We also study the role of cheap talk more broadly, moving beyond signaling using round numbers to consider communication between potential buyers and sellers. With Blake and Jett Pettus, we study how communication affects the likelihood of bargaining success. Informed by prior experimental work, we had reason to believe that cheap talk communication may facilitate successful bargaining, which we are able to explore by taking advantage of a convenient natural experiment. On eBay.com, a buyer or seller can accompany an offer with a 250-character message. But for largely idiosyncratic reasons, on eBay.de (the German incarnation of eBay), no such communication was allowed prior to May 26, 2016, when the site was adjusted to match the US counterpart. The rollout was immediate for buyers using the desktop version of the platform, but much later for mobile users, setting up a simple difference-in-differences identification strategy.
We find that the availability of text communication improves the probability of successful negotiation, in this case by 7 percent for bargainers who elect to send a message. This effect, however, was not immediate. It rose steadily over the first four weeks, and then stabilized.
We take advantage of the richness of the data and use text analyses to make sense of this pattern. We find that while buyers are typically one-off participants in the mechanism, sellers are repeat players. Moreover, sellers who send multiple messages are adjusting the content of their messages, and doing so in a pattern that converges in those first few weeks. These findings suggest that what we are observing in these dynamics is bargainers learning what to say.
We find that sending a message that is closer in content to what sellers were sending 10 weeks after the introduction of messaging was substantially more likely to be successful in the first few weeks when communication was possible. Using text analysis, we can offer some cursory hints at what they were saying. We find that experienced sellers were polite but less effusive, and that they called particular attention to fees that buyers might not anticipate, such as money transfer processing fees.
Our research agenda explores the performance of game-theoretic models of bargaining and shows that some features of these models hold up surprisingly well. At the same time, however, it also raises new puzzles and opportunities for future research.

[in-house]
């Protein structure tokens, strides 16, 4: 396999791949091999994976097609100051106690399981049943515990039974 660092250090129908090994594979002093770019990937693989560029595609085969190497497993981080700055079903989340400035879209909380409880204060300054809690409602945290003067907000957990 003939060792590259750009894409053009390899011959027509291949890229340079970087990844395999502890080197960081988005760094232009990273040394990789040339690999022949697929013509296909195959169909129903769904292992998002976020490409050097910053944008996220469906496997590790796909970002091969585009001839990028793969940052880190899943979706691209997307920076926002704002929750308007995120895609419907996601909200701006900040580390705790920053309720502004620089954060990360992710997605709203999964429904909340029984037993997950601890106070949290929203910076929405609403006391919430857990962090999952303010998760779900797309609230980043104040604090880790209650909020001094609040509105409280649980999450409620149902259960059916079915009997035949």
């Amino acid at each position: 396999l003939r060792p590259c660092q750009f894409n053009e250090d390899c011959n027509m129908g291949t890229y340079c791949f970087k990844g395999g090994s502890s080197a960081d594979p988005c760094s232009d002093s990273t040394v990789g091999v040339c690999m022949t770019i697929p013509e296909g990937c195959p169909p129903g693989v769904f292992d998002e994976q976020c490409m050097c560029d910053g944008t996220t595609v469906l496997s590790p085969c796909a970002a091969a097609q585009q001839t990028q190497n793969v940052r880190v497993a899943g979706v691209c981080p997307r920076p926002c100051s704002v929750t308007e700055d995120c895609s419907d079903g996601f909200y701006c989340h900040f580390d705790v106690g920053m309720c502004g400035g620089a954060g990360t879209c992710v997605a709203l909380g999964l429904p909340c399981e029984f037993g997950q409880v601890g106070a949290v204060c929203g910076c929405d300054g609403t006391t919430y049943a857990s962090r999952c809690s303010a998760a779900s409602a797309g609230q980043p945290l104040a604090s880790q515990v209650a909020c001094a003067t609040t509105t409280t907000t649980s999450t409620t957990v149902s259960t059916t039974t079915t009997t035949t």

We hope that making the data public will encourage new research on bargaining behavior and outcomes. This research agenda will flourish further once new large-scale bargaining datasets become available, which seems like a reasonable aspiration given the growth of digitally recorded rich data. For example, Kyle Bagwell, Robert Staiger, and Ali Yurukoglu have constructed a novel large-scale dataset on the trade negotiations behind GATT. We also expect that new tools will play a role in better understanding the ins and outs of bargaining behavior. Our work uses natural language processing tools to parse text documents, a method that we believe will be central to empirical attempts to understand bargaining.
About the Author(s)
Matthew Backus is an industrial organization economist and a faculty research fellow in the NBER’s Industrial Organization Program since 2016. He is the Phillip H. Geier Associate Professor in the Economics Division of Columbia Business School. Prior to starting his position at Columbia, he was an assistant professor at Cornell University, 2013–15, and a postdoctoral researcher at eBay Research Labs, 2012–13. He completed his PhD in economics at the University of Michigan in 2012.
Backus’s research focuses on antitrust, productivity, communication, bargaining, and auctions. He has studied the relationship between competition and productivity, conduct testing and evaluation of the common ownership hypothesis, demand estimation in dynamic auction platform environments, as well as bargaining and negotiations using e-commerce data.
A resident of the Upper West Side in New York City, where he and his border collie are regulars at Riverside Park, Backus enjoys cooking, motorcycles, science fiction, and volunteering for good causes.
Steven Tadelis is Professor of Economics, Business and Public Policy and the Sarin Chair in Strategy and Leadership at the University of California, Berkeley’s Haas School of Business. His research focuses on e-commerce, industrial organization, the economics of incentives and organizations, and procurement contracting.
Prior to starting his position at Berkeley-Haas, Tadelis was an assistant professor at Stanford University for eight years after receiving his PhD in economics from Harvard University. He also held positions as a senior director and distinguished economist at eBay Research Labs, 2011–13, and vice president of economics and market design at Amazon, 2016–17. At Amazon, he applied economic research tools to a variety of product and business applications, working with technologists, machine learning scientists, and business leaders.
He is affiliated with the NBER’s Industrial Organization Program.